|Publication number||US4199638 A|
|Application number||US 05/849,661|
|Publication date||Apr 22, 1980|
|Filing date||Nov 3, 1977|
|Priority date||Nov 3, 1977|
|Also published as||CA1108336A, CA1108336A1|
|Publication number||05849661, 849661, US 4199638 A, US 4199638A, US-A-4199638, US4199638 A, US4199638A|
|Inventors||Raymond J. McKee|
|Original Assignee||Mckee Raymond J|
|Export Citation||BiBTeX, EndNote, RefMan|
|Patent Citations (8), Referenced by (8), Classifications (19)|
|External Links: USPTO, USPTO Assignment, Espacenet|
1. Field of the Invention
The invention relates generally to the field of thermoplastic materials, particularly articles of manufacture formed thereof and methods for making such thermoplastic articles.
2. Description of the Prior Art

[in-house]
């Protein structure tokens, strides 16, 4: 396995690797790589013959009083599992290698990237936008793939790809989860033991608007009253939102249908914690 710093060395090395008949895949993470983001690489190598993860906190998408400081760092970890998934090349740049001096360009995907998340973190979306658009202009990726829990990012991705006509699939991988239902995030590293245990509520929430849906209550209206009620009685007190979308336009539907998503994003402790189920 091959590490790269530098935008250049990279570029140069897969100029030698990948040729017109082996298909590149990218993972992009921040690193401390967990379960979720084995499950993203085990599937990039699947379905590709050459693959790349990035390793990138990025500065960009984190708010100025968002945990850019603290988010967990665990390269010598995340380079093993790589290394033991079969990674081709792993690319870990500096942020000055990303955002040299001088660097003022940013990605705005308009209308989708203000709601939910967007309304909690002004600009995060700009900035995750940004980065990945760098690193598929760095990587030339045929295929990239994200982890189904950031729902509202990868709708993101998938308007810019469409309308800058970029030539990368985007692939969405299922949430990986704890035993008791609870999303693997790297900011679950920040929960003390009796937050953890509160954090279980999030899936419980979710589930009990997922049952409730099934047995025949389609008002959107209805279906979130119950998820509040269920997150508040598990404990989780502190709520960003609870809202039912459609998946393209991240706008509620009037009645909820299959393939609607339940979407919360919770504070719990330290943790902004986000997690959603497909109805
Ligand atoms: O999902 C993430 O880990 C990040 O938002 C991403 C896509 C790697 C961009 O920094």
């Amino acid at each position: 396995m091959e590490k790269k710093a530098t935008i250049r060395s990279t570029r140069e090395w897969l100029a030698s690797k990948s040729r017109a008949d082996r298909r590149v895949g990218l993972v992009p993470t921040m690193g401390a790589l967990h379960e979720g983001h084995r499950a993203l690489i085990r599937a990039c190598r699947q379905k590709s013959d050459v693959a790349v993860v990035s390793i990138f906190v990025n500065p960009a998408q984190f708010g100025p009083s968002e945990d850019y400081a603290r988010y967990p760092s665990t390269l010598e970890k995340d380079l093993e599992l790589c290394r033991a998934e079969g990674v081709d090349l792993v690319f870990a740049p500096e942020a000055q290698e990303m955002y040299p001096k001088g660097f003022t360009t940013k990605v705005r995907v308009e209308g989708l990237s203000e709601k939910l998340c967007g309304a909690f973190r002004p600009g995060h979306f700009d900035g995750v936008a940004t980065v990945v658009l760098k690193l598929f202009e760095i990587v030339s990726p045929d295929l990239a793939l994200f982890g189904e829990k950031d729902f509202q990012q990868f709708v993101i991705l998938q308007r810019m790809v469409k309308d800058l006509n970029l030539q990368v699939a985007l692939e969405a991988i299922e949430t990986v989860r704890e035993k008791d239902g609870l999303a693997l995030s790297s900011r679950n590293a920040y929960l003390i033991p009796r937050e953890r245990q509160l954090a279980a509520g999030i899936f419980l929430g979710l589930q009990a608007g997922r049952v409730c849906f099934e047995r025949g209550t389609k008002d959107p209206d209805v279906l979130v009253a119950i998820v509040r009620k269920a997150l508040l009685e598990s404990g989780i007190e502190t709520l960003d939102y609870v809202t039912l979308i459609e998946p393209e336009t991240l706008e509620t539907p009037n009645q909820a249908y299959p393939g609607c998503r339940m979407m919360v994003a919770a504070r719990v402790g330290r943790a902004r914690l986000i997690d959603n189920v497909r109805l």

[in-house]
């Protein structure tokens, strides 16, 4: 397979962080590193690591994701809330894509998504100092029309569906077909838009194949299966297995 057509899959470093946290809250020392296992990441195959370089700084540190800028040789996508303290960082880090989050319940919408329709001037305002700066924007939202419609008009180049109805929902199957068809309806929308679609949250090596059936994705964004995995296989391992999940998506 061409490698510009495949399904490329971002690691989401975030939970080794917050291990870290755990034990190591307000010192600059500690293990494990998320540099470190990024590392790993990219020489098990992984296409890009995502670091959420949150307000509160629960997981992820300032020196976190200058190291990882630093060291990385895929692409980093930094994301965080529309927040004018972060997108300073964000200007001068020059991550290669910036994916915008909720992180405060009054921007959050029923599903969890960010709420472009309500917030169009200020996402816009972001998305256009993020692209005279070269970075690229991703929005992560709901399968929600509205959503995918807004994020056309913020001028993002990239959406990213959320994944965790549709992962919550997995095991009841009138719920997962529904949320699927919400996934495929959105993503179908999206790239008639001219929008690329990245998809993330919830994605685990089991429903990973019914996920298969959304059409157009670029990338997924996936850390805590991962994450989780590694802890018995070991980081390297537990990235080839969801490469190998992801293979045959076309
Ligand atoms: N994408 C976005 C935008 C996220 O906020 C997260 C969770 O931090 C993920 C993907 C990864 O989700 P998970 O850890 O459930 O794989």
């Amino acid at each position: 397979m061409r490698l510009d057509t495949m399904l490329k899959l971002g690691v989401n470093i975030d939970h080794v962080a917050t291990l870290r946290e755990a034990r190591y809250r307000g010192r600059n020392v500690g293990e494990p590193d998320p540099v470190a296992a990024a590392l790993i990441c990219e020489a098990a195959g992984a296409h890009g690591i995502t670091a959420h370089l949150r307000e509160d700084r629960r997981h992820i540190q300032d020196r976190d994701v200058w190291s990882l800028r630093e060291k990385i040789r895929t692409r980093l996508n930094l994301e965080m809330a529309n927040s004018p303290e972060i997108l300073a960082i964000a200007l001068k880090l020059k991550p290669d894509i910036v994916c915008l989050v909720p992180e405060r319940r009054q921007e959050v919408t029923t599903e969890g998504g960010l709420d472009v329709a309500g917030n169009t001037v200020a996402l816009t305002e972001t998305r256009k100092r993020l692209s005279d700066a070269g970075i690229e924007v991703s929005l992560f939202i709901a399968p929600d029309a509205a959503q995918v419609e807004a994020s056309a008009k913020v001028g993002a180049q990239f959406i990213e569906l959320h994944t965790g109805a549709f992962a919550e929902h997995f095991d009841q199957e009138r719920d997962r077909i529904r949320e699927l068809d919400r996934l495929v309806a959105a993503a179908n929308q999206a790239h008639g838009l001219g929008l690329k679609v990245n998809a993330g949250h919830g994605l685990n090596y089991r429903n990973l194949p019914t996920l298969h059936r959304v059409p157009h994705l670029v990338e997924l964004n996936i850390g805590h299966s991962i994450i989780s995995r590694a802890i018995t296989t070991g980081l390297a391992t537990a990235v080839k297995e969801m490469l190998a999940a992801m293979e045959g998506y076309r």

Linear polyethylene has long been known to exist in high density and low density forms, each form having properties suited to certain uses. Mixtures of high density and low density polyethylene powder have previously been used as a surfacing for ferrous metal surfaces, the two materials being mixed and applied such as by spraying to a heated metal surface. U.S. Pat. No. 4,007,298 discloses such a coating formed of high density and low density polyethylene in a volumetric ratio of from 1:1 to 1:3. High and low density polyethylene have also previously been extruded in sheet form for varying purposes, sheets of high density polyethylene having a high tensile strength but a relatively low impact strength. In effect, high density polyethylene forms a stiff sheet-like article, such an article tending to crack and retain a crease when folded or bent in normal use. Further, sheet material formed of high density polyethylene is difficult to die cut and print with uniform pressure due to the fact that such sheet material has a natural "curl" which prevents ready maintenance of the sheet material in a flat conformation. Sheet material formed of low density polyethylene has a low tensile strength and is too flexible for applications which subject the material to heavy use. The present invention provides a sheet-like article of manufacture and a method for making such an article, the article comprising a mixture of high density and low density polyethylene which can be extruded in sheet form to provide a material having a desired flexibility and tear strength and which can be printed or written upon with ease compared to prior art polyethylene sheet materials.